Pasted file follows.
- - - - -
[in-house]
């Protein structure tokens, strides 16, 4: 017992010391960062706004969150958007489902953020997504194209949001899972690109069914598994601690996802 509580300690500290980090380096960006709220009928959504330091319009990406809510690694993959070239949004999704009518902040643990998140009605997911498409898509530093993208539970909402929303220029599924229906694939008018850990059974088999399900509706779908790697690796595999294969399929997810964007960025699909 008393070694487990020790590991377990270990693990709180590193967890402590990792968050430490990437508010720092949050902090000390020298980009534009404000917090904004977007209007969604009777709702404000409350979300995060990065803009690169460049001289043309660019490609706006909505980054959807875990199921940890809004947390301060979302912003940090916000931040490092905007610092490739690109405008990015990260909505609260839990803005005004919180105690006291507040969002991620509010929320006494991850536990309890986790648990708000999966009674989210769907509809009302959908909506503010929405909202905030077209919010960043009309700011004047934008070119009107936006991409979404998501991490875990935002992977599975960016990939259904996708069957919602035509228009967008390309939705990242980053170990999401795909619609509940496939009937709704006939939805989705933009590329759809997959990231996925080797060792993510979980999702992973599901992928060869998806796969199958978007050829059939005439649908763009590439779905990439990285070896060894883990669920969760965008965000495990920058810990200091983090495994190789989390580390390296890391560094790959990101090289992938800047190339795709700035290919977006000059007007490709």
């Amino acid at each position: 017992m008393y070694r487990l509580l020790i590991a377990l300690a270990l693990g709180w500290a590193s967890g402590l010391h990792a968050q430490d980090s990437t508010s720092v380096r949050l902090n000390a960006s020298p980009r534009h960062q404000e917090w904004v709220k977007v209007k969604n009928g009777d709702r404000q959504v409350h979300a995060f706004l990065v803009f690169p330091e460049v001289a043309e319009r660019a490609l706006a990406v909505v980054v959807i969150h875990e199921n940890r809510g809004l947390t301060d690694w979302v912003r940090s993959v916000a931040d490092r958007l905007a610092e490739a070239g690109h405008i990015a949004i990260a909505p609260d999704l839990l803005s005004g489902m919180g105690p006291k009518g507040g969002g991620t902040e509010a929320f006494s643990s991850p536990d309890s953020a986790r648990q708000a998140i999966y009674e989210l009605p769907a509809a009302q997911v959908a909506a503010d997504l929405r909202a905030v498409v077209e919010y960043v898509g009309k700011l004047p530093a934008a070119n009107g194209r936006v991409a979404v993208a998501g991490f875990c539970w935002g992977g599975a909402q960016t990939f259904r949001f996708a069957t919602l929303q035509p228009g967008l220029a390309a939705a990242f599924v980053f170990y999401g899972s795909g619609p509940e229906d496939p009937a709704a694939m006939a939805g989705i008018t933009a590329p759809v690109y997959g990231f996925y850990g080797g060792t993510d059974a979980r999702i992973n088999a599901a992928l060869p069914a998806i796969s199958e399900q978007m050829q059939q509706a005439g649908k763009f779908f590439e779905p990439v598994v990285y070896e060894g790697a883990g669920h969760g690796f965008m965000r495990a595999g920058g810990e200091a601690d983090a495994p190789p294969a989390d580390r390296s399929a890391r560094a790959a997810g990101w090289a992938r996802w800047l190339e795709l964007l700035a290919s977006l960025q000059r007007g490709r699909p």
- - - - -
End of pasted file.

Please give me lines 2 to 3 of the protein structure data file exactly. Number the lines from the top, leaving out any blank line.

């Protein structure tokens, strides 16, 4: 017992010391960062706004969150958007489902953020997504194209949001899972690109069914598994601690996802 509580300690500290980090380096960006709220009928959504330091319009990406809510690694993959070239949004999704009518902040643990998140009605997911498409898509530093993208539970909402929303220029599924229906694939008018850990059974088999399900509706779908790697690796595999294969399929997810964007960025699909 008393070694487990020790590991377990270990693990709180590193967890402590990792968050430490990437508010720092949050902090000390020298980009534009404000917090904004977007209007969604009777709702404000409350979300995060990065803009690169460049001289043309660019490609706006909505980054959807875990199921940890809004947390301060979302912003940090916000931040490092905007610092490739690109405008990015990260909505609260839990803005005004919180105690006291507040969002991620509010929320006494991850536990309890986790648990708000999966009674989210769907509809009302959908909506503010929405909202905030077209919010960043009309700011004047934008070119009107936006991409979404998501991490875990935002992977599975960016990939259904996708069957919602035509228009967008390309939705990242980053170990999401795909619609509940496939009937709704006939939805989705933009590329759809997959990231996925080797060792993510979980999702992973599901992928060869998806796969199958978007050829059939005439649908763009590439779905990439990285070896060894883990669920969760965008965000495990920058810990200091983090495994190789989390580390390296890391560094790959990101090289992938800047190339795709700035290919977006000059007007490709």
């Amino acid at each position: 017992m008393y070694r487990l509580l020790i590991a377990l300690a270990l693990g709180w500290a590193s967890g402590l010391h990792a968050q430490d980090s990437t508010s720092v380096r949050l902090n000390a960006s020298p980009r534009h960062q404000e917090w904004v709220k977007v209007k969604n009928g009777d709702r404000q959504v409350h979300a995060f706004l990065v803009f690169p330091e460049v001289a043309e319009r660019a490609l706006a990406v909505v980054v959807i969150h875990e199921n940890r809510g809004l947390t301060d690694w979302v912003r940090s993959v916000a931040d490092r958007l905007a610092e490739a070239g690109h405008i990015a949004i990260a909505p609260d999704l839990l803005s005004g489902m919180g105690p006291k009518g507040g969002g991620t902040e509010a929320f006494s643990s991850p536990d309890s953020a986790r648990q708000a998140i999966y009674e989210l009605p769907a509809a009302q997911v959908a909506a503010d997504l929405r909202a905030v498409v077209e919010y960043v898509g009309k700011l004047p530093a934008a070119n009107g194209r936006v991409a979404v993208a998501g991490f875990c539970w935002g992977g599975a909402q960016t990939f259904r949001f996708a069957t919602l929303q035509p228009g967008l220029a390309a939705a990242f599924v980053f170990y999401g899972s795909g619609p509940e229906d496939p009937a709704a694939m006939a939805g989705i008018t933009a590329p759809v690109y997959g990231f996925y850990g080797g060792t993510d059974a979980r999702i992973n088999a599901a992928l060869p069914a998806i796969s199958e399900q978007m050829q059939q509706a005439g649908k763009f779908f590439e779905p990439v598994v990285y070896e060894g790697a883990g669920h969760g690796f965008m965000r495990a595999g920058g810990e200091a601690d983090a495994p190789p294969a989390d580390r390296s399929a890391r560094a790959a997810g990101w090289a992938r996802w800047l190339e795709l964007l700035a290919s977006l960025q000059r007007g490709r699909p």